Retail and business travel agents
Should a tourist decide to take a holiday, he/she is likely to visit a travel agent to inquire about various holidays on offer and prices available. Travel agents are agents for tour operators; they sell package holidays, products and services on behalf of the tour operator and are paid a commission or fee by the tour operator. Travel agents offer products and services such as; travel insurance, flights, car-hire, ferry crossings, train tickets, advice etc.
There are two types of travel agents; they are the Retail Travel Agent and the Business Travel Agent. The larger Business Travel Agents are members of the Guild of Business Travel Agents (GBTA) and make up over 80% of business travel arrangements through travel agencies. Leading GBTA Business Travel Agents are, American Express Europe Ltd, Britannic Travel Ltd, Carlson Wagonlits, Hogg Robinson Travel Ltd, Portman Travel Ltd and Seaforth Travel Ltd. The Business Travel Agents concentrate on the sale of travel related products to business clients and are sometimes located in an office within the organisation, for which they provide travel arrangements (in-house). Business travel involves getting the client to the appropriate destination for business meetings and related duties.
The Retail Travel Agents belong to the Association of British Travel Agents (ABTA). The role of the Retail Travel Agent is to provide a location, where tourists who are seeking information about travel plans will go. The Retail Travel Agents sell arrange of leisure and recreation travel products and services to outgoing, incoming and domestic tourists. They act as a link between customers and tour operators; they are in constant contact with airlines and car hire companies. Contact is maintained over the phone, through the post and the computer systems in place e.g. Amadeus, Galileo, Sabre, and World Span.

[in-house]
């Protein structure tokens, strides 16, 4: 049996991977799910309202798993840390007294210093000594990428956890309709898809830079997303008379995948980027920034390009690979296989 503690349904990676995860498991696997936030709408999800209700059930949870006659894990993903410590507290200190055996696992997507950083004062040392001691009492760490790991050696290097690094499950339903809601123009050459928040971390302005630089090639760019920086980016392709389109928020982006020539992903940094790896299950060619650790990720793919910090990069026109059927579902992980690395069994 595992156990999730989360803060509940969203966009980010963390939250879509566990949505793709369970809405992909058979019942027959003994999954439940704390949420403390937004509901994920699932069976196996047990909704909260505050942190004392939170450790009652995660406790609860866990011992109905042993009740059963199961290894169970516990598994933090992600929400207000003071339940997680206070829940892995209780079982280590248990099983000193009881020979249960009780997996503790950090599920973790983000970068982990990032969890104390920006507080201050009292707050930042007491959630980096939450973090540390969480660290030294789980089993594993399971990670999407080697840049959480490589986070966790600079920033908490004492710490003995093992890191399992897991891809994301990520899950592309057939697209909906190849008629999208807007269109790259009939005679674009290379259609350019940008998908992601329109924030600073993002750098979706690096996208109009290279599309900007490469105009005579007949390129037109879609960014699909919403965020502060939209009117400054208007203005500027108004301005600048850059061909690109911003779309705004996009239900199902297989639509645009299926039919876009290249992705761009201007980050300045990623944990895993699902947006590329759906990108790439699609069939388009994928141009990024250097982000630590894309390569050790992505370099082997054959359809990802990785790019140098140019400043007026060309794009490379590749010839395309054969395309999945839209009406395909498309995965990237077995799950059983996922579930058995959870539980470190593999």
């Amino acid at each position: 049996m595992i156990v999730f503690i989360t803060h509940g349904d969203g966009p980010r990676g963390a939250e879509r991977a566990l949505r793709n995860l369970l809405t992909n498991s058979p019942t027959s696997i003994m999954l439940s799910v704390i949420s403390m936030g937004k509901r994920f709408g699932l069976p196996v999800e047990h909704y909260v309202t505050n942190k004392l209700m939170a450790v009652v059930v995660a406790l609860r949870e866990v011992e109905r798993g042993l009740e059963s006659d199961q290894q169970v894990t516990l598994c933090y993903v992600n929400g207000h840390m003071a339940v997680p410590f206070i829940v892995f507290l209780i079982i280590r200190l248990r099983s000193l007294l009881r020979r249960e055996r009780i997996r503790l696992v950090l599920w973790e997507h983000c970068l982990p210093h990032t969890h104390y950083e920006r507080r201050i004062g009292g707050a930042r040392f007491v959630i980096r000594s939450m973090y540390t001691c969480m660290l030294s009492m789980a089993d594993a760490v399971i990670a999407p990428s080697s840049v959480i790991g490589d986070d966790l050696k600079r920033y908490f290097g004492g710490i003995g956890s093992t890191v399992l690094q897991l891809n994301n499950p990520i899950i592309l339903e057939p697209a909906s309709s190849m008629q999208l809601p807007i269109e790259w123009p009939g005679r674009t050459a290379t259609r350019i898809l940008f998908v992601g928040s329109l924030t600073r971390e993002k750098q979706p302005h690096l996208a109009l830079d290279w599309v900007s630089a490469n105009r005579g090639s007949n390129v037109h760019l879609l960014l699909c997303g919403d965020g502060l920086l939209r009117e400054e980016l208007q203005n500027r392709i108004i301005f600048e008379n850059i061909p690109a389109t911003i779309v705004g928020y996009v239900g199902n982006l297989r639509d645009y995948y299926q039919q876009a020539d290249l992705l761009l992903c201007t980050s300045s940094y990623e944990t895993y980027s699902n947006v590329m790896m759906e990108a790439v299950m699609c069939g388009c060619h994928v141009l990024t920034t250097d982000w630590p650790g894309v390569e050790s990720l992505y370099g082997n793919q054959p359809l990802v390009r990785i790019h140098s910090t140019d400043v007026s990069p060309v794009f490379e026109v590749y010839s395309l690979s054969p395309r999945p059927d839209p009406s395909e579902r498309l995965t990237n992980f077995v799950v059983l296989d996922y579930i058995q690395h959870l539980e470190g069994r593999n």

Many Retail Travel Agents advise customers, suggest possible holidays, answer questions, make bookings and help customers with travel problems. They also sell ancillary products and services e.g. travel insurance, foreign currency, travellers cheques etc. There are four main leading travel agents, they are; Lunn Poly Ltd, Going Places, The Thomas Cook Group and Carlson Worldchoice. Between them, they sell over 60% of inclusive tours in the UK and account for 1/3 of the total number of high street travel agency branches in the UK. A tourist is most likely to choose a holiday that is an inclusive deal e.g. flights and accommodation. These deals have been designed and compiled by a tour operator.
Tour operators provide a wide range of products and services for domestic, outgoing and incoming tourists. They arrange transport, accommodation and leisure activities to make up the holiday package. Holiday packages are usually sold through travel agents. Due to customer demand, tour operators offer flexible options for their customers e.g. flight only and multi-centred holidays. Tour operators usually belong to ABTA or the Association of International Tour Operators (AITO).
Tour operators can specialise e.g. selling to the mass market, which means they offer tours to the general public and cater for all their needs and outbound tour operators who organise package holidays abroad. Examples of tour operators are; Thomson Holidays Ltd and Airtours plc. There are specialist long haul operators e.g. Kuoni Travel Ltd. Travel Scene specialise in city breaks while Crystal and Ski Bound specialise in winter sports.
Tour operators publicise their products through their own direct marketing e.g. Thomson Holidays Ltd own Portland Direct and Airtours plc own Direct Holidays. Thomson Holidays Ltd also encourages direct bookings from their brochures or packages, which are advertised and sold through travel agents. A tourist who is going on holiday can choose from a variety of different transportation methods, they include cars, trains, planes or boats.